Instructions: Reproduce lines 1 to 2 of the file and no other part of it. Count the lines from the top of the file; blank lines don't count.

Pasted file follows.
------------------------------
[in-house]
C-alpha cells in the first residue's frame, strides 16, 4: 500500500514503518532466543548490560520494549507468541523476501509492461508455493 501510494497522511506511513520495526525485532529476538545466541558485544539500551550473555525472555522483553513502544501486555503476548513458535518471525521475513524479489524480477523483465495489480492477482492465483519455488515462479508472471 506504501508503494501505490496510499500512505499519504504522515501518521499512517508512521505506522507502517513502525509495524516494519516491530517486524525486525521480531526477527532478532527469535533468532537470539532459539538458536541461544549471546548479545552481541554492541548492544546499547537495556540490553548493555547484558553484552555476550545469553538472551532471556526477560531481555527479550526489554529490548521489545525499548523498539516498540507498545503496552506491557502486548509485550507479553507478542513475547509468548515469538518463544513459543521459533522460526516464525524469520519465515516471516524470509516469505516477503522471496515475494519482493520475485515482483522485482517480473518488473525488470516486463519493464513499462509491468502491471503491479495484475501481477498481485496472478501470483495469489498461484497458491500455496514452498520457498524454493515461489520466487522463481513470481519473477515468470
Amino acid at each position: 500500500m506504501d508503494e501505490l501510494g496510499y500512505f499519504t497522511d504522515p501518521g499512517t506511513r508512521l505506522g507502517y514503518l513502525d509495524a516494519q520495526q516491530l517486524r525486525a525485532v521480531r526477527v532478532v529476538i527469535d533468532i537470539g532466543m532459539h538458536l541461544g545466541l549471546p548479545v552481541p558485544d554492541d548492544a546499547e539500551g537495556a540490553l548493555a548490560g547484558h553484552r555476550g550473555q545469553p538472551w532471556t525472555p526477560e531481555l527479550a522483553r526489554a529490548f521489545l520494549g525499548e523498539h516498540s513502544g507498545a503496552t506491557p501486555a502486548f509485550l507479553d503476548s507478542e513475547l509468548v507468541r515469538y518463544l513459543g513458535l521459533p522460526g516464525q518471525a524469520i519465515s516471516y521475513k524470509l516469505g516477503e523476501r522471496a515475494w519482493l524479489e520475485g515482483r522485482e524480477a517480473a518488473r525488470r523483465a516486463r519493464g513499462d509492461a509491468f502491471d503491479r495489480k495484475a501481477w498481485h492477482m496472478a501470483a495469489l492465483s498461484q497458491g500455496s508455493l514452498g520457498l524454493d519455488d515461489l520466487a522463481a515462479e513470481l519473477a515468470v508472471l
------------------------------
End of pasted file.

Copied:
[in-house]
C-alpha cells in the first residue's frame, strides 16, 4: 500500500514503518532466543548490560520494549507468541523476501509492461508455493 501510494497522511506511513520495526525485532529476538545466541558485544539500551550473555525472555522483553513502544501486555503476548513458535518471525521475513524479489524480477523483465495489480492477482492465483519455488515462479508472471 506504501508503494501505490496510499500512505499519504504522515501518521499512517508512521505506522507502517513502525509495524516494519516491530517486524525486525521480531526477527532478532527469535533468532537470539532459539538458536541461544549471546548479545552481541554492541548492544546499547537495556540490553548493555547484558553484552555476550545469553538472551532471556526477560531481555527479550526489554529490548521489545525499548523498539516498540507498545503496552506491557502486548509485550507479553507478542513475547509468548515469538518463544513459543521459533522460526516464525524469520519465515516471516524470509516469505516477503522471496515475494519482493520475485515482483522485482517480473518488473525488470516486463519493464513499462509491468502491471503491479495484475501481477498481485496472478501470483495469489498461484497458491500455496514452498520457498524454493515461489520466487522463481513470481519473477515468470